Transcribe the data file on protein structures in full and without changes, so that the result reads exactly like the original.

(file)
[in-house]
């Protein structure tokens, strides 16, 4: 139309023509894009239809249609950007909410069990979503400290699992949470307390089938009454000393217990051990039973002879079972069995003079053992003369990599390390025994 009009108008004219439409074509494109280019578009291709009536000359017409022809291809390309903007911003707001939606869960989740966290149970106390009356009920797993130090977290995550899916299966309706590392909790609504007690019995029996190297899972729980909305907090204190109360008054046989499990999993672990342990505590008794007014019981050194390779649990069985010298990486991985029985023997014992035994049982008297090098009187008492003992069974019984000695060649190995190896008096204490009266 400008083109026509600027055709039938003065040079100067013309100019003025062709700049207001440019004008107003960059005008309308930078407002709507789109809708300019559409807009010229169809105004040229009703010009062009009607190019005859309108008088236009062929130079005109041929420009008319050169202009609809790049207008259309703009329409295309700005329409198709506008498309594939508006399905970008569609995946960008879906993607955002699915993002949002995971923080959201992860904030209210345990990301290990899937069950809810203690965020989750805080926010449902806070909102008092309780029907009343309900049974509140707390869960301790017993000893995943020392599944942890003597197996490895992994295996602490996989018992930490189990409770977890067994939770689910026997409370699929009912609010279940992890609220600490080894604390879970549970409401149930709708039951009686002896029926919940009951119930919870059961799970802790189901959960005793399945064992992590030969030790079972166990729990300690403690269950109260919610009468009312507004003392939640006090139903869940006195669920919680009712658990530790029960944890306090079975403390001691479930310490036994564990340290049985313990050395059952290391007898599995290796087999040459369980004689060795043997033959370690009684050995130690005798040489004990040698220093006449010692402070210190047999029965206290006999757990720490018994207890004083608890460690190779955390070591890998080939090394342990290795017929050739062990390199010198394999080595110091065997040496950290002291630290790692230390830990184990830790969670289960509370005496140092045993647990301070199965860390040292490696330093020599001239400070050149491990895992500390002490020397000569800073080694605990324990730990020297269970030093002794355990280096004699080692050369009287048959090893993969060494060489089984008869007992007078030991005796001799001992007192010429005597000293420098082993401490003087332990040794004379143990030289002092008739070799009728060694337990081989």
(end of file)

[in-house]
């Protein structure tokens, strides 16, 4: 139309023509894009239809249609950007909410069990979503400290699992949470307390089938009454000393217990051990039973002879079972069995003079053992003369990599390390025994 009009108008004219439409074509494109280019578009291709009536000359017409022809291809390309903007911003707001939606869960989740966290149970106390009356009920797993130090977290995550899916299966309706590392909790609504007690019995029996190297899972729980909305907090204190109360008054046989499990999993672990342990505590008794007014019981050194390779649990069985010298990486991985029985023997014992035994049982008297090098009187008492003992069974019984000695060649190995190896008096204490009266 400008083109026509600027055709039938003065040079100067013309100019003025062709700049207001440019004008107003960059005008309308930078407002709507789109809708300019559409807009010229169809105004040229009703010009062009009607190019005859309108008088236009062929130079005109041929420009008319050169202009609809790049207008259309703009329409295309700005329409198709506008498309594939508006399905970008569609995946960008879906993607955002699915993002949002995971923080959201992860904030209210345990990301290990899937069950809810203690965020989750805080926010449902806070909102008092309780029907009343309900049974509140707390869960301790017993000893995943020392599944942890003597197996490895992994295996602490996989018992930490189990409770977890067994939770689910026997409370699929009912609010279940992890609220600490080894604390879970549970409401149930709708039951009686002896029926919940009951119930919870059961799970802790189901959960005793399945064992992590030969030790079972166990729990300690403690269950109260919610009468009312507004003392939640006090139903869940006195669920919680009712658990530790029960944890306090079975403390001691479930310490036994564990340290049985313990050395059952290391007898599995290796087999040459369980004689060795043997033959370690009684050995130690005798040489004990040698220093006449010692402070210190047999029965206290006999757990720490018994207890004083608890460690190779955390070591890998080939090394342990290795017929050739062990390199010198394999080595110091065997040496950290002291630290790692230390830990184990830790969670289960509370005496140092045993647990301070199965860390040292490696330093020599001239400070050149491990895992500390002490020397000569800073080694605990324990730990020297269970030093002794355990280096004699080692050369009287048959090893993969060494060489089984008869007992007078030991005796001799001992007192010429005597000293420098082993401490003087332990040794004379143990030289002092008739070799009728060694337990081989």